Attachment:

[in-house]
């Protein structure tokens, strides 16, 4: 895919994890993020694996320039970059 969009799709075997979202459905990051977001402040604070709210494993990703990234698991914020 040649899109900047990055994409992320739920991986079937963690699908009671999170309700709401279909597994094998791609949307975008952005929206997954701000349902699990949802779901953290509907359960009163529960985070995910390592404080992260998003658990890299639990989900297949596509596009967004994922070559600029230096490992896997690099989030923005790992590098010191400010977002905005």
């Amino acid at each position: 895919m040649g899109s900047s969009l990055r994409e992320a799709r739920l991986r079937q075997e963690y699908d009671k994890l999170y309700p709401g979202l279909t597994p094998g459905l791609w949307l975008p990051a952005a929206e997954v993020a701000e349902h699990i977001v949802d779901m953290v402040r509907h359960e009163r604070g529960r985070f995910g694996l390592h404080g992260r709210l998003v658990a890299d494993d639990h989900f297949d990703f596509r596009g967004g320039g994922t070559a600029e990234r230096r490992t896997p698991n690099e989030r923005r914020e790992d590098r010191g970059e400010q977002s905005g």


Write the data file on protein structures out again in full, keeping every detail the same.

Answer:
[in-house]
């Protein structure tokens, strides 16, 4: 895919994890993020694996320039970059 969009799709075997979202459905990051977001402040604070709210494993990703990234698991914020 040649899109900047990055994409992320739920991986079937963690699908009671999170309700709401279909597994094998791609949307975008952005929206997954701000349902699990949802779901953290509907359960009163529960985070995910390592404080992260998003658990890299639990989900297949596509596009967004994922070559600029230096490992896997690099989030923005790992590098010191400010977002905005």
């Amino acid at each position: 895919m040649g899109s900047s969009l990055r994409e992320a799709r739920l991986r079937q075997e963690y699908d009671k994890l999170y309700p709401g979202l279909t597994p094998g459905l791609w949307l975008p990051a952005a929206e997954v993020a701000e349902h699990i977001v949802d779901m953290v402040r509907h359960e009163r604070g529960r985070f995910g694996l390592h404080g992260r709210l998003v658990a890299d494993d639990h989900f297949d990703f596509r596009g967004g320039g994922t070559a600029e990234r230096r490992t896997p698991n690099e989030r923005r914020e790992d590098r010191g970059e400010q977002s905005g």